A preliminary feasibility study conducted by the Littlestown Area School District (LASD) has identified substantial problems with its buildings and infrastructure.
The study, conducted by RLPS Architects and presented to the school board by Chris Linky and Andy Blaydon, provided 1 to 5 ratings of each of the three evaluated school buildings in the district. The determination showed Alloway Creek Elementary School with a 3.33 rating and Littlestown High School at a 2.67 rating which suggested they would need light to medium renovations. But the Maple Avenue Middle School was rated at 1.72 meaning it needs heavy renovations or demolition.
The report, which is only about half completed, said systems in all three schools are approaching or already past their expected 20-year replacement timeframe.
The middle school, which was originally built in 1932, was the main focus of the report, which noted major problems. According to the report the building has asbestos-containing materials, equipment and systems past their service life, and single-loaded corridors. The report also noted a need for separating public and education spaces and updating of the classrooms and labs.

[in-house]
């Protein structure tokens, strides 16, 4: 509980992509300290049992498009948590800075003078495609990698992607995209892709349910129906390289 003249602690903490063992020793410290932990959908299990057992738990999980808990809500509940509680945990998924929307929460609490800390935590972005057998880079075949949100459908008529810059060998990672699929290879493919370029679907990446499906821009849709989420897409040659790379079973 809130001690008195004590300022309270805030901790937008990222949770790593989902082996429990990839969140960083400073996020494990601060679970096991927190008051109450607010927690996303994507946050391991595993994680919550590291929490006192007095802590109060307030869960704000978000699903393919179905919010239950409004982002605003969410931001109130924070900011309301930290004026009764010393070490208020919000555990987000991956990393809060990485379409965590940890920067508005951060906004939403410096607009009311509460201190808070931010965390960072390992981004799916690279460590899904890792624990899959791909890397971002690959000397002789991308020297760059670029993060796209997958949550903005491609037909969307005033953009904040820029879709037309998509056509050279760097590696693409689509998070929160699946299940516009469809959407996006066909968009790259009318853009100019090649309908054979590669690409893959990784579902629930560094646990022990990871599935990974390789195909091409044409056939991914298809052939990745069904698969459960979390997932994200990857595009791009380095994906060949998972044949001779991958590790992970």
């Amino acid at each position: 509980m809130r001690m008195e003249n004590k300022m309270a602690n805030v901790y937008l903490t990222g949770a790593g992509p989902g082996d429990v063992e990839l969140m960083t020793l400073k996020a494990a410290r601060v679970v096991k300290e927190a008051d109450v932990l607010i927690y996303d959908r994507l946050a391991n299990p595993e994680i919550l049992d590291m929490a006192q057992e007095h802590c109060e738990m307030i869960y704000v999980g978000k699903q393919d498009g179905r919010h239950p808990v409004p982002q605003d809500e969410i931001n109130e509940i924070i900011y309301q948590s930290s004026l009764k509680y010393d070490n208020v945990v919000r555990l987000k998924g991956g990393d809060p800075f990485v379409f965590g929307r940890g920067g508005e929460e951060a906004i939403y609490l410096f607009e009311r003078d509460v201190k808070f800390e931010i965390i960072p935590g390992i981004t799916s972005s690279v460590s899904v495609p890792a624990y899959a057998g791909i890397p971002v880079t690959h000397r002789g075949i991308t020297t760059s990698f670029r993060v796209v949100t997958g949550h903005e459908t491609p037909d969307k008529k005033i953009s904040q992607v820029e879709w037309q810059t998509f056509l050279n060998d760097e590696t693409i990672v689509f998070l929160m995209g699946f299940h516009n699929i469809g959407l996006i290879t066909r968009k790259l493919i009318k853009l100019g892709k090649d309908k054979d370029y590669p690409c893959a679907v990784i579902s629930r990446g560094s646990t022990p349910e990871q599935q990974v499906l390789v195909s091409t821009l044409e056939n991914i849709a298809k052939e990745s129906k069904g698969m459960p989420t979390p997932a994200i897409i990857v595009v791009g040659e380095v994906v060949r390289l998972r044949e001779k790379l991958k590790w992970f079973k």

“While some options may be repurposing or reusing the middle school for educational spaces,” said Blaydon, “we feel that a lot of our option will recommend back to you likely will suggest not using the middle school for a middle school.”
RLPS also conducted focus groups with 78 participants including current students, teachers, and staff. They found the overarching ideas from the groups were HVAC improvements, technology and Wi-Fi access, having the buildings for community use, and keeping the middle and high schools’ identity.
RLPS expects to return to the LASD Board in May with some early option proposals, and again in September with the final recommended options for a capital project.
Christina Grim grew up in Shippensburg, PA, Franklin County, and graduated from Shippensburg Area High School. She is an experienced interviewer, researcher, and news reporter, having worked for the Shippensburg News-Chronicle as a staff reporter during college. Driven by the desire to know the facts and answers to today’s issues, she takes seriously the importance of providing the best reporting possible. Ms. Grim earned her Bachelor of Arts in Mass Communications from Messiah College and has worked in her field, either in print or radio/streamed media for the last 25 years. As a single mother, she has learned that the best things in life come from hard work and multi-tasking. She is the mother of two adult children and two cats